William J. Hughes Technical Center (WJHTC)
Located in Atlantic City, New Jersey, WJHTC serves as the FAA national scientific test base for research and development, test and evaluation, and verification and validation in air traffic control, communications, navigation, airports, aircraft safety, and security. The Technical Center is the primary facility supporting NextGen.
Florida NextGen Test Bed (FTB)
Located in Daytona Beach, Florida, FTB provides rapid integration prototyping and demonstration of NextGen concepts consisting of end-to-end, multi-domain systems for NextGen demonstrations.
- Increase runway access to converging, intersecting, and closely spaced parallel runways, especially in low visibility.
- Airports can build new runways with greater flexibility and make better use of existing runways.
- Throughput rates will be similar during most weather conditions.
- Closely Spaced Parallel Runways: Enhanced surveillance due to Wide Area Augmentation System (WAAS) will allow geologically constrained airports to safely maximize capacity.
Surveillance Broadcast Services
Automatic Dependent Surveillance Broadcast (ADS-B)
- Provides surveillance and traffic situational awareness simultaneously to pilots and ATC
- Designed to improve safety, capacity, and efficiency in the NAS while providing a flexible, expandable platform to accommodate future air traffic growth
Traffic Information Service Broadcast (TIS-B)
- Broadcasts surveillance data to equipped aircraft and provides ADS-B aircraft with position reports from secondary surveillance sources to non-ADS-B equipped aircraft
Flight Information Service Broadcast (FIS-B)
- Transmits graphical national weather service products, temporary flight restrictions, and special use airspace information via Universal Access Transceiver (UAT) equipment on 978 mHz
- Flight Based Interval Management
ADS-B Ground Based Transceivers
- Already providing service to two-thirds of the country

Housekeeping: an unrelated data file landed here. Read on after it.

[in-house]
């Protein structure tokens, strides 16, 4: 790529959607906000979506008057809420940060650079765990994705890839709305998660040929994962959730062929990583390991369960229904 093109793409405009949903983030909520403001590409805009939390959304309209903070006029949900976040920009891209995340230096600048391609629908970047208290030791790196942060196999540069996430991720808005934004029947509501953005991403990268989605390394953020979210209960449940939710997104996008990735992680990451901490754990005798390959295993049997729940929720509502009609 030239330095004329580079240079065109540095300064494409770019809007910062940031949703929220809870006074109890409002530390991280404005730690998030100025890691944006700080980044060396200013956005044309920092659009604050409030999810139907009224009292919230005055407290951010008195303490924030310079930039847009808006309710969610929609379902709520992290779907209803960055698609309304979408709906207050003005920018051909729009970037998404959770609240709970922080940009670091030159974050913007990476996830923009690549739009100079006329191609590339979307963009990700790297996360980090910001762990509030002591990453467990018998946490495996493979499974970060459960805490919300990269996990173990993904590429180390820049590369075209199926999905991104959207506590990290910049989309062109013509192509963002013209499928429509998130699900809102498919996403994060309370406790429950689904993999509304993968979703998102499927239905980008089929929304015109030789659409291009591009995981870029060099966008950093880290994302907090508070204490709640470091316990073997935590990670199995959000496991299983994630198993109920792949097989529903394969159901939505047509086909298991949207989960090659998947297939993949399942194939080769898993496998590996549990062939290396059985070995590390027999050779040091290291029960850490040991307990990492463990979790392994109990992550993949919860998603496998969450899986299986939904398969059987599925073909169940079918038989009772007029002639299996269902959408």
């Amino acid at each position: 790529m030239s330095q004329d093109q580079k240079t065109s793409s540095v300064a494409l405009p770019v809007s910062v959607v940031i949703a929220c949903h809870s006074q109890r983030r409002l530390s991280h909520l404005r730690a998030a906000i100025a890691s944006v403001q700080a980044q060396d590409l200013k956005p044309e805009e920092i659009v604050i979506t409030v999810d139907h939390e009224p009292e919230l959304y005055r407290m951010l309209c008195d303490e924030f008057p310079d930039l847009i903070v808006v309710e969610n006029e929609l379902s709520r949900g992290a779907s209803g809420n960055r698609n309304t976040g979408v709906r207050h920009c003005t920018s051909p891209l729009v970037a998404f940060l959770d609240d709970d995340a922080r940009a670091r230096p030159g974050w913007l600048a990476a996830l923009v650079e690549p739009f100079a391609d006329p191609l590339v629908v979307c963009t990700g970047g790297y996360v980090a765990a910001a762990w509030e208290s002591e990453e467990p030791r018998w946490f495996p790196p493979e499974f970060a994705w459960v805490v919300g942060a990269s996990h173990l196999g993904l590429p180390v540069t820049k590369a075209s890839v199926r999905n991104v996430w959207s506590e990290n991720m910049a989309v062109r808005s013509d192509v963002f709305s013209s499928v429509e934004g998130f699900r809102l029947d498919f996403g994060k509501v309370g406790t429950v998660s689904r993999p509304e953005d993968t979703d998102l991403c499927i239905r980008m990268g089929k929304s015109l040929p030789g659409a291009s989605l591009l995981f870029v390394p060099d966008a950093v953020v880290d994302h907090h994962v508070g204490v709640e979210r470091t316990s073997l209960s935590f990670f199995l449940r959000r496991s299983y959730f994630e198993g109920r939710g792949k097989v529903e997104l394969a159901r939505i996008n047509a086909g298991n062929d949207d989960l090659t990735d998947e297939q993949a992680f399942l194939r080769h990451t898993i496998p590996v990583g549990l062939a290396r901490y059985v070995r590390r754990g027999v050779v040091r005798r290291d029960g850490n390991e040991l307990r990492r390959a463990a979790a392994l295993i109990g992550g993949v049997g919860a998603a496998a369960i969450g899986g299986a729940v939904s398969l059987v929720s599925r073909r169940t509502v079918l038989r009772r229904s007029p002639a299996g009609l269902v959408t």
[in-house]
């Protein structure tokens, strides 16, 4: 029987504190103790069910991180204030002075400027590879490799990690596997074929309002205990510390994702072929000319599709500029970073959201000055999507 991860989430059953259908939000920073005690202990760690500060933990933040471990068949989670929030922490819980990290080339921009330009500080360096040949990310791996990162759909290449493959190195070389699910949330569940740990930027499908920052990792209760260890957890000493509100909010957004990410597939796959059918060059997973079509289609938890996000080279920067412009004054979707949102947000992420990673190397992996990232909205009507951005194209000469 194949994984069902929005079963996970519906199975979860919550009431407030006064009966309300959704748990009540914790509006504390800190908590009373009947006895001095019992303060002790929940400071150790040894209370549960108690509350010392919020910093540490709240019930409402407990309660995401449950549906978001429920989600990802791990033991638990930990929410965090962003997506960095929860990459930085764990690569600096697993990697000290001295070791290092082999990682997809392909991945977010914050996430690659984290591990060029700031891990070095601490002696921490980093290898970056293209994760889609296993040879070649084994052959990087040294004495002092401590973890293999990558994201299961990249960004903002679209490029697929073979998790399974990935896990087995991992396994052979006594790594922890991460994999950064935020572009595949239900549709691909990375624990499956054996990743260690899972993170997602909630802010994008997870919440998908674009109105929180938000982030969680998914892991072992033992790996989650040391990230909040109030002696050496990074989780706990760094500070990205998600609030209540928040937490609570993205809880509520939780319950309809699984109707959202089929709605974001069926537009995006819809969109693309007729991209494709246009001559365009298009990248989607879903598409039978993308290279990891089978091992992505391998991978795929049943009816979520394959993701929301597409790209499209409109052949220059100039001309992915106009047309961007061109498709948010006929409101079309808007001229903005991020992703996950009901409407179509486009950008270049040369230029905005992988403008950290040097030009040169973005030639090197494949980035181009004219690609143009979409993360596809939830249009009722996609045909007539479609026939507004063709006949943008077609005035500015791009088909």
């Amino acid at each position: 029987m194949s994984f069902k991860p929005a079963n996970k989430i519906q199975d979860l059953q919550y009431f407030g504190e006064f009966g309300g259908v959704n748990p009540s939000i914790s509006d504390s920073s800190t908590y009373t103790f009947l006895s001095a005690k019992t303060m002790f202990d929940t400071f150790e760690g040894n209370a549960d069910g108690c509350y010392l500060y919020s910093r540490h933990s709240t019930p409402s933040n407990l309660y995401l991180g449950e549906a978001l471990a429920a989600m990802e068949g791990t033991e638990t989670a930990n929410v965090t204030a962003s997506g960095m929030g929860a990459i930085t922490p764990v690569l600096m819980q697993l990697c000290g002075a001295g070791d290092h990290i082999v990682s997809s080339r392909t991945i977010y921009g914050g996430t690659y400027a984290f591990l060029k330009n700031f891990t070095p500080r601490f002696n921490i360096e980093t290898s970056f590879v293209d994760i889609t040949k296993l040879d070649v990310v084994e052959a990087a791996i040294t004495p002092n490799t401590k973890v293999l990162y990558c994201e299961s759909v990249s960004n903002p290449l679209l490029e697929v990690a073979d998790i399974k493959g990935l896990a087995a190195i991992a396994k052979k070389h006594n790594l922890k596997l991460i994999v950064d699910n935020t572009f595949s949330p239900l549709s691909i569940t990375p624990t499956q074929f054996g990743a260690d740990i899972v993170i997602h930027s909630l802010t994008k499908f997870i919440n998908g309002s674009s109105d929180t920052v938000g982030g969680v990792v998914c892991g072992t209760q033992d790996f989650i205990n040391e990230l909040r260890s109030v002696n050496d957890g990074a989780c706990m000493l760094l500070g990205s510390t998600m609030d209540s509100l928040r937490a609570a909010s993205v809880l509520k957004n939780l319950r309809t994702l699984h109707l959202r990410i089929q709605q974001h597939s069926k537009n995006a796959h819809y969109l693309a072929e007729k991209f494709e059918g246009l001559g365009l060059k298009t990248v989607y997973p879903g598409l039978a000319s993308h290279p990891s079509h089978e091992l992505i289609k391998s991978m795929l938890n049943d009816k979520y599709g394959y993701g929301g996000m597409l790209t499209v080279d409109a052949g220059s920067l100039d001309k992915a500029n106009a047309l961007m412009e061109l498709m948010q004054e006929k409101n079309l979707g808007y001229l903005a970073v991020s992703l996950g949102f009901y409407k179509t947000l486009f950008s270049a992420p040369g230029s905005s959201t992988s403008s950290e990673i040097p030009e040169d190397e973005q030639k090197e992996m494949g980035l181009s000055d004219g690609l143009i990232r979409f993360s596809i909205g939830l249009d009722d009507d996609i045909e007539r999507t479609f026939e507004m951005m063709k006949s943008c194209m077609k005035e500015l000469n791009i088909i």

- Transmit Traffic Information Service-Broadcast (TIS-B), Flight Information Services-Broadcast (FIS-B), and Automatic Dependent Service-Broadcast (ADS-B)
- The service for pilots is free
- Also part of Infrastructure
Human Machine Interface
Collaborative Decision Making
An operating paradigm where ATFM decisions are based on a shared, common view of the NAS and an awareness of the consequences these decisions may have on the system and its stakeholders.
Shared Situational Awareness (SSA)
- Services offer a suite of tools and information designed to provide NextGen participants with real-time aeronautical and geospatial information that is communicated and interpreted between machines without the need for human intervention.
Cockpit Display of Traffic Information (CDTI)
- Surface and airborne traffic info via TIS-B and ADS-B for moving map displays with centric “ownership.”
Enhanced Flight Vision System (EFVS)
- Enables flight crews to “see” through the clouds during low-visibility operations.
- Provides alternative means for achieving lower-approach minimums regardless of navaid or airport infrastructure.
Head Up Display (HUD)
- Can be used on a precision approach to lower minimums.
- HUDs are approved at many airports.
- Can be implemented in many aircraft at a relatively low cost.
Unmanned Aircraft Systems
- Small UAS
- Expected to experience high near-term growth because of versatility and relatively low initial cost
- Border protection
- Customs and Border Protection (CBP) uses UAS to identify smugglers
- Fire Department
- UA flies over forest fires and takes infrared images of fires to aid in fire fighting efforts
- Law enforcement
- Search and rescue
- UAVs lay an increased role in search and rescue, including damage assessment
- Demonstrated by the use of UAVs during the 2008 hurricanes that struck Louisiana and Texas
- Weather (Wx) data collection
- NOAA uses UAS to gather data from severe weather systems, such as hurricanes, to aid in understanding of how such patterns originate
- Assessing natural disasters
- Aerial photo
- Food delivery
- Crop dusting and monitoring
- Communications and broadcasting
- Infrastructure monitoring (waterways, pipelines, electrical grids, ports, etc.)